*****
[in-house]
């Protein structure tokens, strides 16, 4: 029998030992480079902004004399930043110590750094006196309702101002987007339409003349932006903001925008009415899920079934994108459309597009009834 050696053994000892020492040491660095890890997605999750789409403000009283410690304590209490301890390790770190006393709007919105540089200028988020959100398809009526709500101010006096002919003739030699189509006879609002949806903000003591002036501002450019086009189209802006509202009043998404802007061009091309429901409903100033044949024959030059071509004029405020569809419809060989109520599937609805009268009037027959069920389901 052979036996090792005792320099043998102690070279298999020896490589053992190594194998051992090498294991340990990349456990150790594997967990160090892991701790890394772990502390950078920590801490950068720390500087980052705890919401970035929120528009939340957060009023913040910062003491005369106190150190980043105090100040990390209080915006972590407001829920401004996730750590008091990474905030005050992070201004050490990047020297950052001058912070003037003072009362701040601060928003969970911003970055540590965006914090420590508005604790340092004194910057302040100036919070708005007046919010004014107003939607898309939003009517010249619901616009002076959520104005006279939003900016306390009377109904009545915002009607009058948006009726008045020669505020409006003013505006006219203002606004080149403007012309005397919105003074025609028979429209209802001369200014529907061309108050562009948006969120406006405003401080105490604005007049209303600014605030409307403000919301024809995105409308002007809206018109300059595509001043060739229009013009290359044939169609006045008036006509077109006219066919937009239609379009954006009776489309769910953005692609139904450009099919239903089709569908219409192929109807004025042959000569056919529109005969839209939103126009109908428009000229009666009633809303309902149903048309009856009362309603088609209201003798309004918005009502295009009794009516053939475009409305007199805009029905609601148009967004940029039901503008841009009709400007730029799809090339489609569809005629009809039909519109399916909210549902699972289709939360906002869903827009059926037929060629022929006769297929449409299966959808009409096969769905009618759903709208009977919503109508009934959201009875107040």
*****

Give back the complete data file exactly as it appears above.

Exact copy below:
[in-house]
């Protein structure tokens, strides 16, 4: 029998030992480079902004004399930043110590750094006196309702101002987007339409003349932006903001925008009415899920079934994108459309597009009834 050696053994000892020492040491660095890890997605999750789409403000009283410690304590209490301890390790770190006393709007919105540089200028988020959100398809009526709500101010006096002919003739030699189509006879609002949806903000003591002036501002450019086009189209802006509202009043998404802007061009091309429901409903100033044949024959030059071509004029405020569809419809060989109520599937609805009268009037027959069920389901 052979036996090792005792320099043998102690070279298999020896490589053992190594194998051992090498294991340990990349456990150790594997967990160090892991701790890394772990502390950078920590801490950068720390500087980052705890919401970035929120528009939340957060009023913040910062003491005369106190150190980043105090100040990390209080915006972590407001829920401004996730750590008091990474905030005050992070201004050490990047020297950052001058912070003037003072009362701040601060928003969970911003970055540590965006914090420590508005604790340092004194910057302040100036919070708005007046919010004014107003939607898309939003009517010249619901616009002076959520104005006279939003900016306390009377109904009545915002009607009058948006009726008045020669505020409006003013505006006219203002606004080149403007012309005397919105003074025609028979429209209802001369200014529907061309108050562009948006969120406006405003401080105490604005007049209303600014605030409307403000919301024809995105409308002007809206018109300059595509001043060739229009013009290359044939169609006045008036006509077109006219066919937009239609379009954006009776489309769910953005692609139904450009099919239903089709569908219409192929109807004025042959000569056919529109005969839209939103126009109908428009000229009666009633809303309902149903048309009856009362309603088609209201003798309004918005009502295009009794009516053939475009409305007199805009029905609601148009967004940029039901503008841009009709400007730029799809090339489609569809005629009809039909519109399916909210549902699972289709939360906002869903827009059926037929060629022929006769297929449409299966959808009409096969769905009618759903709208009977919503109508009934959201009875107040």